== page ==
Largest royal residence in the world in terms of volume
A radical change of plans for today. While everything was planned for visiting Capri, the weather was not really the best, very cloudy with frequent showers; definitely not what I would expect when going to Capri, that I want to see with sun, the blue Mediterranean and the Vesubious and Naples in the distance. Nothing of which we could have seen and enjoy today due to the dark clouds. Instead and in the very last second we had to get a Plan B. I did a quick research and came up with a great idea! All it took me was a search in Google for UNESCO sites near Naples and there it came: The 18th century Royal Palace at Caserta with the Park, the Aqueduct of Vanvitelli and the San Leucio Complex.
Then the day was planned. 3 small and easy sites to visit completing another World Heritage Site listing in its full. From Naples was matter of few minutes’ drive to the Royal Palace of Caserta, hence could not be easier. By volume, the palace is the largest Royal Residence in the world, built for the Bourbon Kings of Naples and Sicily, dependent of the Spanish Crown of Aragon. Then, not far to the northwest of the palace is the Belvedere of San Leucio; a resort developed around an old silk factory built from 1750 by Charles VII of Naples and his son Ferdinand I. Connecting everything together was a great water system, mostly underground, with a section, the Aqueduct of Vanvitelli the masterpiece of the engineering work. A perfect example following the tradition of the ancient Roman aqueducts put in practice in 1762.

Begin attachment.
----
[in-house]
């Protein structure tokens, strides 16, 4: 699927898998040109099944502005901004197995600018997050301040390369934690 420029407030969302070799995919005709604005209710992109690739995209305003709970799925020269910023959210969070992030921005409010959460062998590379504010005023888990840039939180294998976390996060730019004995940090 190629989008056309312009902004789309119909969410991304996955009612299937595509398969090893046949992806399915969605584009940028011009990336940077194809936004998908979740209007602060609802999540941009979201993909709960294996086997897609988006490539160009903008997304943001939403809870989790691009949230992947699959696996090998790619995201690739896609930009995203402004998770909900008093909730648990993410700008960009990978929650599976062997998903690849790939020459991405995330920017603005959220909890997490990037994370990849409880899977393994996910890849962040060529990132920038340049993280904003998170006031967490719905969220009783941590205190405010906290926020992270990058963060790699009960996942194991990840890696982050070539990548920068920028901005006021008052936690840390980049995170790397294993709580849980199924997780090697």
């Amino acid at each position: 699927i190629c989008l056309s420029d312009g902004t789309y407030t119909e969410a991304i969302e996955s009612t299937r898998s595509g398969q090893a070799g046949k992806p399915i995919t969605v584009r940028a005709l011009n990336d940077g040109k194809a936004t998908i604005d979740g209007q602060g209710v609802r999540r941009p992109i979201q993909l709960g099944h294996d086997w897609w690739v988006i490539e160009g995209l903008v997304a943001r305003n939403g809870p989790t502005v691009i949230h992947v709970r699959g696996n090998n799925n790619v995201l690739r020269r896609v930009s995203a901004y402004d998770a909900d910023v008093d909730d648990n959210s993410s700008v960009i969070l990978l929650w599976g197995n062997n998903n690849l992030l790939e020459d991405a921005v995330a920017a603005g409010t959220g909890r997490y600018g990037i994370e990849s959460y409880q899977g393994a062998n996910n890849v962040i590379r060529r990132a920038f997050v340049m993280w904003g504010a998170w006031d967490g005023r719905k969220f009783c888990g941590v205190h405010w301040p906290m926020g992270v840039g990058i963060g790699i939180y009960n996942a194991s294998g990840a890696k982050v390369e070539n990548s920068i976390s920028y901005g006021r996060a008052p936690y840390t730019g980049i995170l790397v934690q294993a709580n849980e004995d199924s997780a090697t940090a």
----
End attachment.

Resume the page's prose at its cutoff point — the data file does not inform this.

It took us less than half a day to visit the three sites plus having plenty of time for getting nice cakes with coffee and a great relaxed lunch. Do not overestimate the time you will need to visit the area, either if you come on your own, or on an organised tour, the later will be even faster in completing the tour.
For more information about these places check the Wikipedia sites for Caserta, San Leucio and the Aqueduct of Vanvitelli. Italy’s currency is the Euro. Please note that any price reference is true as from when this guide was created, therefore check prices in advance as with the time they change.
How to get there